Mike Kelley Foundation For The Arts

1954 · United States

Artist biography

Mike Kelley Foundation For The Arts is an established contemporary artist, who was born and brought up in the United States. Mike Kelley Foundation For The Arts was born in 1954. Some of the artist's contemporarie that are from the same generation and country include Felix Gonzalez-Torres, Bill Viola, Tony Oursler, Cindy Sherman and Keith Haring.

Mike Kelley Foundation For The Arts' Gallery representation

Mike Kelley Foundation For The Arts' work is available for viewing at Hauser & Wirth | East 69th Street in New York, the United States.

Historical Context of United States

The United States has been a prominent country in the development of modern and contemporary art in the twentieth century, especially in the post war period, when the cultural importance of New York assumed primacy over Paris, formerly considered as the most powerful art centre worldwide. Major art movements developed and cultivated in extensive ways throughout the United States include Abstract Expressionism in diverse forms, Pop Art, including its West and East Coast variations, Minimalism, Conceptual Art, Neo-Expressionism, Graffiti and Street Art, plus a multitude of post-modern repetitions of these many types. In the modern and contemporary era, the United States has cultivated a strong influence over the visual culture of the World, due to the dominion of its economic and political systems. Key examples of important U.S artists of the modern and contemporary era include Jackson Pollock, Mark Rothko, Jasper Johns, Robert Rauschenberg, Cy Twombly, Andy Warhol, Roy Lichtenstein, Frank Stella, Donald Judd, Cindy Sherman, Barbara Kruger, Julian Schnabel, Jean-Michel Basquiat and Keith Haring.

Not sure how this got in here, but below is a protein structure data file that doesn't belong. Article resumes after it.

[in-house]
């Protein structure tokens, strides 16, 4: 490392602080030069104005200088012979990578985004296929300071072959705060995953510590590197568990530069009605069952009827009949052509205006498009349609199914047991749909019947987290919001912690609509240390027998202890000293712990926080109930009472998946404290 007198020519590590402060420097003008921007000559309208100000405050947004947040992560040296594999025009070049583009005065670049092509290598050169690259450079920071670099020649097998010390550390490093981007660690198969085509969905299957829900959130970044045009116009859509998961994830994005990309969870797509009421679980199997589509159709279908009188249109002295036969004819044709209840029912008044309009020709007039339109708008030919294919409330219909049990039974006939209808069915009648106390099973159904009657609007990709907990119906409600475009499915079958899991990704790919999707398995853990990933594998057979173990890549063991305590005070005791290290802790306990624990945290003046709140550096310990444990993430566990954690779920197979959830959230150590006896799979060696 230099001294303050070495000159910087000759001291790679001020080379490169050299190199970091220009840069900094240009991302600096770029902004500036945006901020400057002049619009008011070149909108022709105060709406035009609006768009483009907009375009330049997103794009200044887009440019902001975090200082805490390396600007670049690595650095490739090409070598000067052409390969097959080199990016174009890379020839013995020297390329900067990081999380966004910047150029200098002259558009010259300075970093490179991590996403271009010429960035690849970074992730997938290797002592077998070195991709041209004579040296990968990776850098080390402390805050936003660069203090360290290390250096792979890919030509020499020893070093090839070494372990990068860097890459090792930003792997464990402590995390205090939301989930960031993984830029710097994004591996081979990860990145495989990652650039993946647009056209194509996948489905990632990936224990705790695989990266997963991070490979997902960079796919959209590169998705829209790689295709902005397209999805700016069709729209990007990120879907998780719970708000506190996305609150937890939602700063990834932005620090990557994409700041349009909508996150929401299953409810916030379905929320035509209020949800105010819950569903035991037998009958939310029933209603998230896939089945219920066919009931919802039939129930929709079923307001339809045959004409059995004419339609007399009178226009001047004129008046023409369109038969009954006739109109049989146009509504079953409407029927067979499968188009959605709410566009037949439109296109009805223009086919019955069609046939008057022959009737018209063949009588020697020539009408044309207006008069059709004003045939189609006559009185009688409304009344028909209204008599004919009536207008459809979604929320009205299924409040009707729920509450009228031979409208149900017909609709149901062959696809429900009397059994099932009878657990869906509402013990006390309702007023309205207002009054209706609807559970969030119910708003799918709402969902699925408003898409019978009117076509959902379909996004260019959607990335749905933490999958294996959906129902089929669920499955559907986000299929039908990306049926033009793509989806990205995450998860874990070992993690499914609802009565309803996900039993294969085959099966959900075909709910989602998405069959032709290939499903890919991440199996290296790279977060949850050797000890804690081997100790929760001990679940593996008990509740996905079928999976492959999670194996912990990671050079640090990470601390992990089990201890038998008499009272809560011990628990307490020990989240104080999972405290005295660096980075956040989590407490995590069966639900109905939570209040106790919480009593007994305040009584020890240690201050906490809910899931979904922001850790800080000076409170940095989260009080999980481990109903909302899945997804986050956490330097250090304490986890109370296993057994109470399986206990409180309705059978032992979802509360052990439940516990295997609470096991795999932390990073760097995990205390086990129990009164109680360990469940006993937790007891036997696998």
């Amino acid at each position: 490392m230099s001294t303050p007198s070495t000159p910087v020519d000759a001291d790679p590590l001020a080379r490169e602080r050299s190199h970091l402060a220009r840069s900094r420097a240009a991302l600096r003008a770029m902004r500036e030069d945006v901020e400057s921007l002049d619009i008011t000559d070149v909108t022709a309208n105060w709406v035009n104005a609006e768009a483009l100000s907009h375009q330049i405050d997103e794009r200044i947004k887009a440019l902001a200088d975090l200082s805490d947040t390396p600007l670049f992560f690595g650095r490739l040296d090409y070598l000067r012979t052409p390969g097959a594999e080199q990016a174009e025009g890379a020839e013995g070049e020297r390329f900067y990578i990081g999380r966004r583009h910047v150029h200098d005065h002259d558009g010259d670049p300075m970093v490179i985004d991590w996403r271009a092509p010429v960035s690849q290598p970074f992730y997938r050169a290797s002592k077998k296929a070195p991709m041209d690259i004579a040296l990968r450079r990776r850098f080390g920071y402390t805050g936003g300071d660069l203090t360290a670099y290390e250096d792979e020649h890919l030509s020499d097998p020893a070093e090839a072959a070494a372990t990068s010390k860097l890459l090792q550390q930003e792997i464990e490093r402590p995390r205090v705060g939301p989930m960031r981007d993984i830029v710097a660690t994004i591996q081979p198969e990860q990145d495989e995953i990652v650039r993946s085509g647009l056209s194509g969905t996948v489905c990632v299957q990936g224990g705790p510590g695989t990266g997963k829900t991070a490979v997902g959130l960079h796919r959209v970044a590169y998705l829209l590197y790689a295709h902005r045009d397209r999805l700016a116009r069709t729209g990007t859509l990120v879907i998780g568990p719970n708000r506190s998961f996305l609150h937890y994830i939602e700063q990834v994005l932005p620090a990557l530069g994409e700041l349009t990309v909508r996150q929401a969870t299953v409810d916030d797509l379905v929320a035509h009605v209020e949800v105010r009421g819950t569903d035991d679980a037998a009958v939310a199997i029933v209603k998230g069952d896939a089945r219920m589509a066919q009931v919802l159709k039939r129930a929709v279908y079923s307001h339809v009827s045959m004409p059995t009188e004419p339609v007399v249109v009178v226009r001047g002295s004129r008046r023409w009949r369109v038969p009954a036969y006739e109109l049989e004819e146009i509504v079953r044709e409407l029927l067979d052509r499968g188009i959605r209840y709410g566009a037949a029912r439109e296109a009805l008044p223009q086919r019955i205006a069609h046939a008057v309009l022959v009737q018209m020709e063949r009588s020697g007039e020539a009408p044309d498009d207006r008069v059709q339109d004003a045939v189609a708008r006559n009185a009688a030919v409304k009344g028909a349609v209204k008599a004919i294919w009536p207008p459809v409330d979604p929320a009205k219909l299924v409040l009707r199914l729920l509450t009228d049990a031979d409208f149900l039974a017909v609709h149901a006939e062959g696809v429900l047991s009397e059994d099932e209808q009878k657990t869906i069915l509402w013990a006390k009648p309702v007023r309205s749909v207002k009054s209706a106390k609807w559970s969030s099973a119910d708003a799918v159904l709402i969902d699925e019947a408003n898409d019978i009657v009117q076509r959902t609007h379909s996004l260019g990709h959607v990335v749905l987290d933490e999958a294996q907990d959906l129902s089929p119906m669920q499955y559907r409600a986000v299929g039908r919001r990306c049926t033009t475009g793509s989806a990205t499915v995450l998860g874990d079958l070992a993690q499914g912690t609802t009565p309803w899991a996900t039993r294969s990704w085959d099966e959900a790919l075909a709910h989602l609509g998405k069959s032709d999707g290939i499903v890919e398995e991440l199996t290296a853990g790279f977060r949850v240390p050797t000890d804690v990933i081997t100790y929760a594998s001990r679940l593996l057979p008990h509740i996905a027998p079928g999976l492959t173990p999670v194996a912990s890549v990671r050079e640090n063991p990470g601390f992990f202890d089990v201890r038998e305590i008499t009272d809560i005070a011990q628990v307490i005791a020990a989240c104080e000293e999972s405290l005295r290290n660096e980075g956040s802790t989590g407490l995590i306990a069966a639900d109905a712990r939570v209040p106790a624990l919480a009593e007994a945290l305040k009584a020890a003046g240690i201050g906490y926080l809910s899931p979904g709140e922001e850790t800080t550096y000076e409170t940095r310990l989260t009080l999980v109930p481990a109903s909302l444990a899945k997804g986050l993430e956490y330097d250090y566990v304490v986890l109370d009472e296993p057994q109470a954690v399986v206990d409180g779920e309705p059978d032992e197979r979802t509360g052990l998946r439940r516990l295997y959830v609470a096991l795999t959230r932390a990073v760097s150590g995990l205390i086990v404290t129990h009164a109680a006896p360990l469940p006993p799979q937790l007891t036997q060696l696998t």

Further Biographical Context for Mike Kelley Foundation For The Arts

Mike Kelley Foundation For The Arts was born in 1954 and was primarily influenced creatively by the 1970s. The 1970s were a period of consolidation and development in the arts, most often defined as a response to the dominant tensions of the previous decade. Conceptual art emerged as a key movement, a partial evolution of and response to minimalism. Land Art took the artwork into the expansive outdoors, taking creative production away from commodities and engaging with the earliest ideas of environmentalism. Process art combined elements of conceptualism with other formal considerations, creating mysterious and experimental bodies of work. Expressive figurative painting began to regain importance for the first time since the decline of Abstract Expressionism twenty years before, especially in Germany where Gerhard Richter, Anselm Kiefer, Georg Baselitz became highly influential figures worldwide. A number of the artists who gained fame and successful in the 1960s remained dominant figures. For example, Andy Warhol branched out into film and magazine publishing, the first kind of cross cultural activity for a visual artist. This secured his reputation as a major international celebrity in his own right. n Japan and Korea, artists associated with the Mono-Ha movement explored on encounters between natural and industrial materials such as stone, glass, cotton, sponge, wood, oil and water, arranging them in mostly unaltered, fleeting states. The works focused on the interdependency of these various elements and the surrounding space, and had a strong interest in the European philosophy of phenomenology.

Mike Kelley Foundation For The Arts

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